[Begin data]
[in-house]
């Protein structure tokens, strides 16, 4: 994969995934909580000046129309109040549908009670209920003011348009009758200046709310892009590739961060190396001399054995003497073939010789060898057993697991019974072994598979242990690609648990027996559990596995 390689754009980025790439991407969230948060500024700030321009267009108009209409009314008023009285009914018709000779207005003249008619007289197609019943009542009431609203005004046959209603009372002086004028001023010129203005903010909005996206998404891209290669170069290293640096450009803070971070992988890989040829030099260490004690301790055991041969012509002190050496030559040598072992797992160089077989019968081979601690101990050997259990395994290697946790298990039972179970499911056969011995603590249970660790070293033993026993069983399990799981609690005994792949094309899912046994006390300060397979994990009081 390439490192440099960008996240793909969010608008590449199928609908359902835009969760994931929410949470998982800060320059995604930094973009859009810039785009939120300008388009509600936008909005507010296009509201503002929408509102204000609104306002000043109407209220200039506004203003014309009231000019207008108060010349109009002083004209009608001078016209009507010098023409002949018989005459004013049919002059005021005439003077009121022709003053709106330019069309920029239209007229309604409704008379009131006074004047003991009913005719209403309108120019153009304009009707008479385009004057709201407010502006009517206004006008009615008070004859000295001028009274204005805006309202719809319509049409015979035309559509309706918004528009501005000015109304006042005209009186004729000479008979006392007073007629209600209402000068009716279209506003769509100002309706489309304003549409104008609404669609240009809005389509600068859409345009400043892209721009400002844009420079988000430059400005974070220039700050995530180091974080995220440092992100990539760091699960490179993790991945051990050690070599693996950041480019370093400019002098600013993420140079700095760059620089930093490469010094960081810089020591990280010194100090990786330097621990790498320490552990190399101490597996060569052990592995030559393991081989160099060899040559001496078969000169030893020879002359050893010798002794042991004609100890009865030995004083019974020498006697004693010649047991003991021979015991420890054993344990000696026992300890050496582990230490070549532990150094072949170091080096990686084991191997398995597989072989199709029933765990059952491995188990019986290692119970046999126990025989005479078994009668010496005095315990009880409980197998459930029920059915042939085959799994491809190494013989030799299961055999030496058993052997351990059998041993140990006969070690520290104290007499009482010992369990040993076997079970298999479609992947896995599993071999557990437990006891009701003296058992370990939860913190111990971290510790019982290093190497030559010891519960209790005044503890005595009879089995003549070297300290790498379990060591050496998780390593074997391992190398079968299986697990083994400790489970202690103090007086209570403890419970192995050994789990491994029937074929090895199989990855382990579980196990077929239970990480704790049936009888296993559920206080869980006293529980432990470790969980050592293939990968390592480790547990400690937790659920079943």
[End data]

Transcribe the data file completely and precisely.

[in-house]
């Protein structure tokens, strides 16, 4: 994969995934909580000046129309109040549908009670209920003011348009009758200046709310892009590739961060190396001399054995003497073939010789060898057993697991019974072994598979242990690609648990027996559990596995 390689754009980025790439991407969230948060500024700030321009267009108009209409009314008023009285009914018709000779207005003249008619007289197609019943009542009431609203005004046959209603009372002086004028001023010129203005903010909005996206998404891209290669170069290293640096450009803070971070992988890989040829030099260490004690301790055991041969012509002190050496030559040598072992797992160089077989019968081979601690101990050997259990395994290697946790298990039972179970499911056969011995603590249970660790070293033993026993069983399990799981609690005994792949094309899912046994006390300060397979994990009081 390439490192440099960008996240793909969010608008590449199928609908359902835009969760994931929410949470998982800060320059995604930094973009859009810039785009939120300008388009509600936008909005507010296009509201503002929408509102204000609104306002000043109407209220200039506004203003014309009231000019207008108060010349109009002083004209009608001078016209009507010098023409002949018989005459004013049919002059005021005439003077009121022709003053709106330019069309920029239209007229309604409704008379009131006074004047003991009913005719209403309108120019153009304009009707008479385009004057709201407010502006009517206004006008009615008070004859000295001028009274204005805006309202719809319509049409015979035309559509309706918004528009501005000015109304006042005209009186004729000479008979006392007073007629209600209402000068009716279209506003769509100002309706489309304003549409104008609404669609240009809005389509600068859409345009400043892209721009400002844009420079988000430059400005974070220039700050995530180091974080995220440092992100990539760091699960490179993790991945051990050690070599693996950041480019370093400019002098600013993420140079700095760059620089930093490469010094960081810089020591990280010194100090990786330097621990790498320490552990190399101490597996060569052990592995030559393991081989160099060899040559001496078969000169030893020879002359050893010798002794042991004609100890009865030995004083019974020498006697004693010649047991003991021979015991420890054993344990000696026992300890050496582990230490070549532990150094072949170091080096990686084991191997398995597989072989199709029933765990059952491995188990019986290692119970046999126990025989005479078994009668010496005095315990009880409980197998459930029920059915042939085959799994491809190494013989030799299961055999030496058993052997351990059998041993140990006969070690520290104290007499009482010992369990040993076997079970298999479609992947896995599993071999557990437990006891009701003296058992370990939860913190111990971290510790019982290093190497030559010891519960209790005044503890005595009879089995003549070297300290790498379990060591050496998780390593074997391992190398079968299986697990083994400790489970202690103090007086209570403890419970192995050994789990491994029937074929090895199989990855382990579980196990077929239970990480704790049936009888296993559920206080869980006293529980432990470790969980050592293939990968390592480790547990400690937790659920079943």